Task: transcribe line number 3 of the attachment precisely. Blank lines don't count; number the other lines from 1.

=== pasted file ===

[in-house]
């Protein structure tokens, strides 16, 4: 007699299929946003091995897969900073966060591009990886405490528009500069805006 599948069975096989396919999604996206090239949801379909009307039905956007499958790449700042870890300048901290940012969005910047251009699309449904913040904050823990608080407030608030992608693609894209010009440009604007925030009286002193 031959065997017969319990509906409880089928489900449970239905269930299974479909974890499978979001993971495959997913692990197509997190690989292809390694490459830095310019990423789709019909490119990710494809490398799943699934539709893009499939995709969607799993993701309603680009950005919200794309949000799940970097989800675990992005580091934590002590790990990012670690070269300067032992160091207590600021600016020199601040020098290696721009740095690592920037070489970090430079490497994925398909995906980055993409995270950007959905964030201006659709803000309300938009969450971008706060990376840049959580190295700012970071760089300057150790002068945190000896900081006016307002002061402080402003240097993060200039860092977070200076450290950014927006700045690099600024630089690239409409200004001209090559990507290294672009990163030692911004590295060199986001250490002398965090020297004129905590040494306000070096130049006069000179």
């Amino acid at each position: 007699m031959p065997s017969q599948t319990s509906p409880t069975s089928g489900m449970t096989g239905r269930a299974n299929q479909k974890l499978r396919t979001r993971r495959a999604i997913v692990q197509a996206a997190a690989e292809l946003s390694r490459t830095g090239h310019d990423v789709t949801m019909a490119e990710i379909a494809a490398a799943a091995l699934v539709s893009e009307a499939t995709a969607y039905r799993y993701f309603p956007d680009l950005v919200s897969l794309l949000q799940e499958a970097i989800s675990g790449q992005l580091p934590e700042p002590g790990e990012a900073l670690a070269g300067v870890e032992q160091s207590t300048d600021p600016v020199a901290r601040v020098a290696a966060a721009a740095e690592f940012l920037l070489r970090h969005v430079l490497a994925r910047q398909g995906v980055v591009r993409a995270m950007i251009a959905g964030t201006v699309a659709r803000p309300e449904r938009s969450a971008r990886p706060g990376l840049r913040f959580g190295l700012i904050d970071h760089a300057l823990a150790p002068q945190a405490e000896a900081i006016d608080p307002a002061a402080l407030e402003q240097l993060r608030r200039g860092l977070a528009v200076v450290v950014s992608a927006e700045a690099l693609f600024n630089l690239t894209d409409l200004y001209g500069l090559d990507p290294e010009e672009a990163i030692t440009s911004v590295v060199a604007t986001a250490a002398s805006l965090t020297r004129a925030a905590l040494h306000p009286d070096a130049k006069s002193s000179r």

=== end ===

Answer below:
């Amino acid at each position: 007699m031959p065997s017969q599948t319990s509906p409880t069975s089928g489900m449970t096989g239905r269930a299974n299929q479909k974890l499978r396919t979001r993971r495959a999604i997913v692990q197509a996206a997190a690989e292809l946003s390694r490459t830095g090239h310019d990423v789709t949801m019909a490119e990710i379909a494809a490398a799943a091995l699934v539709s893009e009307a499939t995709a969607y039905r799993y993701f309603p956007d680009l950005v919200s897969l794309l949000q799940e499958a970097i989800s675990g790449q992005l580091p934590e700042p002590g790990e990012a900073l670690a070269g300067v870890e032992q160091s207590t300048d600021p600016v020199a901290r601040v020098a290696a966060a721009a740095e690592f940012l920037l070489r970090h969005v430079l490497a994925r910047q398909g995906v980055v591009r993409a995270m950007i251009a959905g964030t201006v699309a659709r803000p309300e449904r938009s969450a971008r990886p706060g990376l840049r913040f959580g190295l700012i904050d970071h760089a300057l823990a150790p002068q945190a405490e000896a900081i006016d608080p307002a002061a402080l407030e402003q240097l993060r608030r200039g860092l977070a528009v200076v450290v950014s992608a927006e700045a690099l693609f600024n630089l690239t894209d409409l200004y001209g500069l090559d990507p290294e010009e672009a990163i030692t440009s911004v590295v060199a604007t986001a250490a002398s805006l965090t020297r004129a925030a905590l040494h306000p009286d070096a130049k006069s002193s000179r």